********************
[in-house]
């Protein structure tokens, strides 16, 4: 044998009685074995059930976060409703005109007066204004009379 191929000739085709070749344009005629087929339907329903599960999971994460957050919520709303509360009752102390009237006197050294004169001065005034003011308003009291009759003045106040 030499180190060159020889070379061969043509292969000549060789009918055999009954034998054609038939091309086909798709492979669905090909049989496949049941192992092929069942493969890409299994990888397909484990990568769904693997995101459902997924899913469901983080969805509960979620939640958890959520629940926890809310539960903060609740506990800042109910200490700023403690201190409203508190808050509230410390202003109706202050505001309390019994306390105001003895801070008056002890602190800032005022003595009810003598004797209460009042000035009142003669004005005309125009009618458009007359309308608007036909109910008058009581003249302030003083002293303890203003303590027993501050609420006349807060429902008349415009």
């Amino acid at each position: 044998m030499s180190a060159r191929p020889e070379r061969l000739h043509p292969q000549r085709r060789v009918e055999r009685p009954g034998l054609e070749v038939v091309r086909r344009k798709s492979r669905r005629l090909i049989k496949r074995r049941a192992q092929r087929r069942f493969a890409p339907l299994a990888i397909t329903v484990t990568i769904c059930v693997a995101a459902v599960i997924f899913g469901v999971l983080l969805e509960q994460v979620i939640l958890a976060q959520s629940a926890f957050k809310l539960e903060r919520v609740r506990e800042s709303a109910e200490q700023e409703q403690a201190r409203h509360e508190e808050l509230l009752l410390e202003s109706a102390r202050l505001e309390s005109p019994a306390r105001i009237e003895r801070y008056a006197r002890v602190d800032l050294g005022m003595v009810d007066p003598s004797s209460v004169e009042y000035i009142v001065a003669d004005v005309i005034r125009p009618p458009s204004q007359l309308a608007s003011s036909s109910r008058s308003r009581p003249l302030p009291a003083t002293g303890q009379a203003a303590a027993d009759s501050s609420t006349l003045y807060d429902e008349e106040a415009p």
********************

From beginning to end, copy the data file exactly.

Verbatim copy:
[in-house]
């Protein structure tokens, strides 16, 4: 044998009685074995059930976060409703005109007066204004009379 191929000739085709070749344009005629087929339907329903599960999971994460957050919520709303509360009752102390009237006197050294004169001065005034003011308003009291009759003045106040 030499180190060159020889070379061969043509292969000549060789009918055999009954034998054609038939091309086909798709492979669905090909049989496949049941192992092929069942493969890409299994990888397909484990990568769904693997995101459902997924899913469901983080969805509960979620939640958890959520629940926890809310539960903060609740506990800042109910200490700023403690201190409203508190808050509230410390202003109706202050505001309390019994306390105001003895801070008056002890602190800032005022003595009810003598004797209460009042000035009142003669004005005309125009009618458009007359309308608007036909109910008058009581003249302030003083002293303890203003303590027993501050609420006349807060429902008349415009």
């Amino acid at each position: 044998m030499s180190a060159r191929p020889e070379r061969l000739h043509p292969q000549r085709r060789v009918e055999r009685p009954g034998l054609e070749v038939v091309r086909r344009k798709s492979r669905r005629l090909i049989k496949r074995r049941a192992q092929r087929r069942f493969a890409p339907l299994a990888i397909t329903v484990t990568i769904c059930v693997a995101a459902v599960i997924f899913g469901v999971l983080l969805e509960q994460v979620i939640l958890a976060q959520s629940a926890f957050k809310l539960e903060r919520v609740r506990e800042s709303a109910e200490q700023e409703q403690a201190r409203h509360e508190e808050l509230l009752l410390e202003s109706a102390r202050l505001e309390s005109p019994a306390r105001i009237e003895r801070y008056a006197r002890v602190d800032l050294g005022m003595v009810d007066p003598s004797s209460v004169e009042y000035i009142v001065a003669d004005v005309i005034r125009p009618p458009s204004q007359l309308a608007s003011s036909s109910r008058s308003r009581p003249l302030p009291a003083t002293g303890q009379a203003a303590a027993d009759s501050s609420t006349l003045y807060d429902e008349e106040a415009p």